Bright white teeth. Straight leg bones. Awkwardly contorted arm bones. On a hot summer day in 2005, Dr. Douglas Owsley of the Smithsonian Institution peered into an excavated grave, carefully examining the fragile skeleton that had been buried there for four hundred years. "He was about fifteen years old when he died. And he was European," Owsley concluded. But how did he know? Just as forensic scientists use their knowledge of human remains to help solve crimes, they use similar skills to solve the mysteries of the long-ago past. Join author Sally M. Walker as she works alongside the scientists investigating colonial-era graves near Jamestown, Virginia, as well as other sites in Maryland. As you follow their investigations, she'll introduce you to what scientists believe are the lives of a teenage boy, a ship's captain, an indentured servant, a colonial official and his family, and an enslaved African girl. All are reaching beyond the grave to tell us their stories, which are written in bone.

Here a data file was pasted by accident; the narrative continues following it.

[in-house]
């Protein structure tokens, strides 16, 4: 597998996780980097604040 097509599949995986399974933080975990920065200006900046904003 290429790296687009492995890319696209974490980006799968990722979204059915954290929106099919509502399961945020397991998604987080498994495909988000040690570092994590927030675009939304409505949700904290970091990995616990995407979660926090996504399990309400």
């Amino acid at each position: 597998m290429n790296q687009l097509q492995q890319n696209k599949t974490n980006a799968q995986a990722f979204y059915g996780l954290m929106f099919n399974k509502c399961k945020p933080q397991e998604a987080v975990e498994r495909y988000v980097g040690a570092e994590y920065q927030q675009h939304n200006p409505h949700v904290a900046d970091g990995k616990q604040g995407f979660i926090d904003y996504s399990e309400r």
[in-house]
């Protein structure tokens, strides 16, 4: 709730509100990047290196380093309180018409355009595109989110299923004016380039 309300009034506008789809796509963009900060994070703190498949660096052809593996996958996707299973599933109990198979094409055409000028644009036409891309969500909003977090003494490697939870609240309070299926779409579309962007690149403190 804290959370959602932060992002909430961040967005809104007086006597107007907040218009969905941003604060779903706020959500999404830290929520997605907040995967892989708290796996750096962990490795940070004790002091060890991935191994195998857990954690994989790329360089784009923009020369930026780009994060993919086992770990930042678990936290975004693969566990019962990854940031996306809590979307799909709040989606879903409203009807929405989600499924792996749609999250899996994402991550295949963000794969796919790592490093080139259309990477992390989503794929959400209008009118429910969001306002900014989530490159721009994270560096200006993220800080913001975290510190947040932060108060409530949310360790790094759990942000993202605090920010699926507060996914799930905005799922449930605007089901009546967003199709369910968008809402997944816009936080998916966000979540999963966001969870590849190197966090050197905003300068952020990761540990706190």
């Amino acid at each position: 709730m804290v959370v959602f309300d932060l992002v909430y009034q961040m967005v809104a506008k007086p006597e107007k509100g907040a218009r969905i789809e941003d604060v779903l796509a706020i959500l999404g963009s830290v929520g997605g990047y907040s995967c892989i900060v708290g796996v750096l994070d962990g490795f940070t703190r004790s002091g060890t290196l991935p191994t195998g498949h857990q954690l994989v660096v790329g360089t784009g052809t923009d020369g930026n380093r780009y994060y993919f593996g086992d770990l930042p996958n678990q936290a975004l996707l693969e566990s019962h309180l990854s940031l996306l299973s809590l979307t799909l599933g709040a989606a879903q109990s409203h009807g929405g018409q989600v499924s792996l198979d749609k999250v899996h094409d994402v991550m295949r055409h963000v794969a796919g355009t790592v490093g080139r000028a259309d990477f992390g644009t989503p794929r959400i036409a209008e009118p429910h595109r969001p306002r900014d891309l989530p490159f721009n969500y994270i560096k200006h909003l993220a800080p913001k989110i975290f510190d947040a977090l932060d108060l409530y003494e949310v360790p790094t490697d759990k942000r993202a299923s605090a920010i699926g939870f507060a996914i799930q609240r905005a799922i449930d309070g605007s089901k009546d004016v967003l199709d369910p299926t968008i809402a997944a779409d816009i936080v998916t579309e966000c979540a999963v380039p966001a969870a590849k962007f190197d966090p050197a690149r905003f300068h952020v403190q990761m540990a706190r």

A corresponding exhibit, also called Written in Bone, opens at the Smithsonian National Museum of Natural History in February 2009.